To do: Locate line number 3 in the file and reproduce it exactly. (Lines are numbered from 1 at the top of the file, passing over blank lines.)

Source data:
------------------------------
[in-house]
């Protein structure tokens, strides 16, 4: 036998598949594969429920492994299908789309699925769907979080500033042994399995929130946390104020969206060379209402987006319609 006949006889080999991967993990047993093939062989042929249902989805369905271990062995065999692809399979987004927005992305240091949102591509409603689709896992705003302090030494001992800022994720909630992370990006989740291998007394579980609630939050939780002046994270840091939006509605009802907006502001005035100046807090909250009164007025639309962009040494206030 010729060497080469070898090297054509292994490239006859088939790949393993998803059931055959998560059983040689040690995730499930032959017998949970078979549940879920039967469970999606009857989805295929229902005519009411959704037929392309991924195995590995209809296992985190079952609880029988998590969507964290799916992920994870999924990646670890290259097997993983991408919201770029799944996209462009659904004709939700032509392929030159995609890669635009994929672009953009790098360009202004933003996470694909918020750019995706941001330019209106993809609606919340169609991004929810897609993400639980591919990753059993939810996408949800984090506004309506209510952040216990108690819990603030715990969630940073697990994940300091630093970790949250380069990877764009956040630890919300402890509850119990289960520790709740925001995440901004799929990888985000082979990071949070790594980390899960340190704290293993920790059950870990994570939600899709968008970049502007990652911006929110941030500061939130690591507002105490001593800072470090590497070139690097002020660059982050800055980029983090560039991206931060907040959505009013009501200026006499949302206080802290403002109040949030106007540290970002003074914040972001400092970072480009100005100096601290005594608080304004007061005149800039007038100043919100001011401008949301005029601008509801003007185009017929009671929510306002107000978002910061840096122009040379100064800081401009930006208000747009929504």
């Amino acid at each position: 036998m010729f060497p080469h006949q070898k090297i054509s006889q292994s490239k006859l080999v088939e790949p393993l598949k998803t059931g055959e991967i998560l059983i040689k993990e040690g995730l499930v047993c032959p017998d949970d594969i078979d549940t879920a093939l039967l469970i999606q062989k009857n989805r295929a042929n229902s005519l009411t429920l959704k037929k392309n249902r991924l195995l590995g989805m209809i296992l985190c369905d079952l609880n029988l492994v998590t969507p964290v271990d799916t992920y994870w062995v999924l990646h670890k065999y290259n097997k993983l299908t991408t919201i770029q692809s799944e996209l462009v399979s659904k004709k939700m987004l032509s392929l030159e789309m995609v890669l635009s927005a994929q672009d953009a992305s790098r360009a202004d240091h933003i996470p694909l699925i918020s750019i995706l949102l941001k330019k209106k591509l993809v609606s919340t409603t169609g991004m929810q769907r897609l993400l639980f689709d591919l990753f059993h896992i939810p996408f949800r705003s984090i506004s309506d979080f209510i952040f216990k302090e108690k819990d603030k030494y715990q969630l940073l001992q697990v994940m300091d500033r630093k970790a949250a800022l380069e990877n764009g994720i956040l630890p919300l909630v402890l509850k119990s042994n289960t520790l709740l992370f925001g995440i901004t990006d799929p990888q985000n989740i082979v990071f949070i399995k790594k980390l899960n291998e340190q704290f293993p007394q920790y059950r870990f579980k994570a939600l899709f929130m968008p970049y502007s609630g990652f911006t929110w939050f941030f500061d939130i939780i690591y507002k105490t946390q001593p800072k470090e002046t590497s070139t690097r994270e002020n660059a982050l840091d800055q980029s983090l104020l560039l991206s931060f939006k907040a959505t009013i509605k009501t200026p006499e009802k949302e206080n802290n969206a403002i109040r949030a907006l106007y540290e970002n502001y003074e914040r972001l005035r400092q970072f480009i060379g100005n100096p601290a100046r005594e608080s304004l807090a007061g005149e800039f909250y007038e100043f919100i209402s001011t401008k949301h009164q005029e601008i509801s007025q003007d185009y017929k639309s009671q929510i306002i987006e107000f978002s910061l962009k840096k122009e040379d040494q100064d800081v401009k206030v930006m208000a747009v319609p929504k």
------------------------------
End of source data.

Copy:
């Amino acid at each position: 036998m010729f060497p080469h006949q070898k090297i054509s006889q292994s490239k006859l080999v088939e790949p393993l598949k998803t059931g055959e991967i998560l059983i040689k993990e040690g995730l499930v047993c032959p017998d949970d594969i078979d549940t879920a093939l039967l469970i999606q062989k009857n989805r295929a042929n229902s005519l009411t429920l959704k037929k392309n249902r991924l195995l590995g989805m209809i296992l985190c369905d079952l609880n029988l492994v998590t969507p964290v271990d799916t992920y994870w062995v999924l990646h670890k065999y290259n097997k993983l299908t991408t919201i770029q692809s799944e996209l462009v399979s659904k004709k939700m987004l032509s392929l030159e789309m995609v890669l635009s927005a994929q672009d953009a992305s790098r360009a202004d240091h933003i996470p694909l699925i918020s750019i995706l949102l941001k330019k209106k591509l993809v609606s919340t409603t169609g991004m929810q769907r897609l993400l639980f689709d591919l990753f059993h896992i939810p996408f949800r705003s984090i506004s309506d979080f209510i952040f216990k302090e108690k819990d603030k030494y715990q969630l940073l001992q697990v994940m300091d500033r630093k970790a949250a800022l380069e990877n764009g994720i956040l630890p919300l909630v402890l509850k119990s042994n289960t520790l709740l992370f925001g995440i901004t990006d799929p990888q985000n989740i082979v990071f949070i399995k790594k980390l899960n291998e340190q704290f293993p007394q920790y059950r870990f579980k994570a939600l899709f929130m968008p970049y502007s609630g990652f911006t929110w939050f941030f500061d939130i939780i690591y507002k105490t946390q001593p800072k470090e002046t590497s070139t690097r994270e002020n660059a982050l840091d800055q980029s983090l104020l560039l991206s931060f939006k907040a959505t009013i509605k009501t200026p006499e009802k949302e206080n802290n969206a403002i109040r949030a907006l106007y540290e970002n502001y003074e914040r972001l005035r400092q970072f480009i060379g100005n100096p601290a100046r005594e608080s304004l807090a007061g005149e800039f909250y007038e100043f919100i209402s001011t401008k949301h009164q005029e601008i509801s007025q003007d185009y017929k639309s009671q929510i306002i987006e107000f978002s910061l962009k840096k122009e040379d040494q100064d800081v401009k206030v930006m208000a747009v319609p929504k």